Rodolfo Usigli Biography

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(Critical Edition of Dramatic Literature)

Rodolfo Usigli was born in Mexico City, Mexico, on November 17, 1905, the product of Italian, Austrian, and Polish ancestry. Usigli demonstrated his interest in the theater at an early age. When he was eleven years old, he worked as an extra in the Castillo-Taboada troupe at Mexico’s Teatro Colón. He wished to study drama, but there were no established schools of drama in Mexico at that time. Therefore, he designed his own curriculum whereby he read and analyzed on a daily basis six plays by well-known dramatists. He then attended local performances, at which he compared the dramas he studied with the actual stage productions. His commentaries were published in Mexican newspapers. By the time he reached the age of twenty, he had become a respected theater critic.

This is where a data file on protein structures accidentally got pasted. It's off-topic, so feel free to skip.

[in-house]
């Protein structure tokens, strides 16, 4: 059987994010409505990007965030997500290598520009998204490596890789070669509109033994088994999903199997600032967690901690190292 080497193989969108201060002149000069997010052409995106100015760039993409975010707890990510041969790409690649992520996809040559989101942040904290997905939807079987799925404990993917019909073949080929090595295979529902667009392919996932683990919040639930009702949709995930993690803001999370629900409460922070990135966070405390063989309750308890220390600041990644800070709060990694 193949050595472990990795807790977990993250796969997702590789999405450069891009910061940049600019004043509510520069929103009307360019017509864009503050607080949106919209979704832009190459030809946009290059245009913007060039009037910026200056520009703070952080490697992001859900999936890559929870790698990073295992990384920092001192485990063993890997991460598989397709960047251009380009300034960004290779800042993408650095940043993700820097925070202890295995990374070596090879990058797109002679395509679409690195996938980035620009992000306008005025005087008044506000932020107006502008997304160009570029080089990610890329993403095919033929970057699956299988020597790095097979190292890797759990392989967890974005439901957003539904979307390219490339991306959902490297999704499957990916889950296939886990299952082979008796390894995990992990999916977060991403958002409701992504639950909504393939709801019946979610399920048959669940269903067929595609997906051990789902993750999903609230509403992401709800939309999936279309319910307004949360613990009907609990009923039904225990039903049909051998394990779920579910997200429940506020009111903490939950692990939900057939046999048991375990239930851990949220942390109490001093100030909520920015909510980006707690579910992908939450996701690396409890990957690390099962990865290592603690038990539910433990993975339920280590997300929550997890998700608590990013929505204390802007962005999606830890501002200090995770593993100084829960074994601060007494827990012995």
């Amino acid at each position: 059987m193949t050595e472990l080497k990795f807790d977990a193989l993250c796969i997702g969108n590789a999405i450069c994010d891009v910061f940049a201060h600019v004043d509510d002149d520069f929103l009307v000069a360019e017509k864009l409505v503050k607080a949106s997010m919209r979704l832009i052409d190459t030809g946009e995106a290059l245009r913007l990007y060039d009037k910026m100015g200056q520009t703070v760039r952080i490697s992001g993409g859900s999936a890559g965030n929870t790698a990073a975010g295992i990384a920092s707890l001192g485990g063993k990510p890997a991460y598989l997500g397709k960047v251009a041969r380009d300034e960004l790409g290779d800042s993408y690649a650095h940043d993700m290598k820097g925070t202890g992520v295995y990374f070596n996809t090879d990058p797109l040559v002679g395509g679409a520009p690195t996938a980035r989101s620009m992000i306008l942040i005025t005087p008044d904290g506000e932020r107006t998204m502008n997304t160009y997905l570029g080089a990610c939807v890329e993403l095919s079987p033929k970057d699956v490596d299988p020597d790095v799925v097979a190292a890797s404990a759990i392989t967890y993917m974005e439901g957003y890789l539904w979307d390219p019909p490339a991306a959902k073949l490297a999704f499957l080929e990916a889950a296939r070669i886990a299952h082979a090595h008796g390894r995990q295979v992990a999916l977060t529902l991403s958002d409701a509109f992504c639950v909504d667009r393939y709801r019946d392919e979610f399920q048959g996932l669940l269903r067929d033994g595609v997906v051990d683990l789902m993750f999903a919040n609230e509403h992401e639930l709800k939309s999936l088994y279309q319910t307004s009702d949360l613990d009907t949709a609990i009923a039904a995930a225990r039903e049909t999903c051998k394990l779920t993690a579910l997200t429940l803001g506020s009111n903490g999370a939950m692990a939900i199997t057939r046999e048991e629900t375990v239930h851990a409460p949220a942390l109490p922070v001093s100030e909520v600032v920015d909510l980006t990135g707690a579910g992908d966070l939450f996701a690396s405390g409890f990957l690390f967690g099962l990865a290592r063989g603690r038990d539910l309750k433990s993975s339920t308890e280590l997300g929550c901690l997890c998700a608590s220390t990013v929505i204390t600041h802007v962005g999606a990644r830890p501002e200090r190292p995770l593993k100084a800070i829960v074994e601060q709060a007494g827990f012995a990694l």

Usigli met with little success in finding producers for his first dramatic attempts. His difficulties with managers, producers, and critics may perhaps be traced to unhappy childhood experiences. Usigli was born with slightly crossed eyes, a person the Spaniards call bizco. His classmates punned on the word and nicknamed him Visconde (Viscount), which also alluded to his conviction of being superior to them. He later underwent corrective surgery for his eyes but never lost his conviction about his superiority, which often expressed itself in an arrogance and defensiveness that theater authorities found unappealing.

From 1932 to 1934, Usigli offered courses in the history of the Mexican theater at the University of Mexico and served as director of the Teatro Radiofónico, which broadcast plays in conjunction with the Ministry of Education. During this period, he was also associated with the Teatro Orientación, which was created to introduce Mexico to the masterpieces of world theater, performing plays translated from French, Italian, English, German, and Russian. Usigli prepared the Spanish versions for the stage. In 1935, Usigli was awarded a scholarship to study dramatic composition at Yale University. During this period, he wrote El gesticulador (the pretender), one of his greatest works. On his return to Mexico, he was appointed director of the school of drama and theater and...

(The entire section is 527 words.)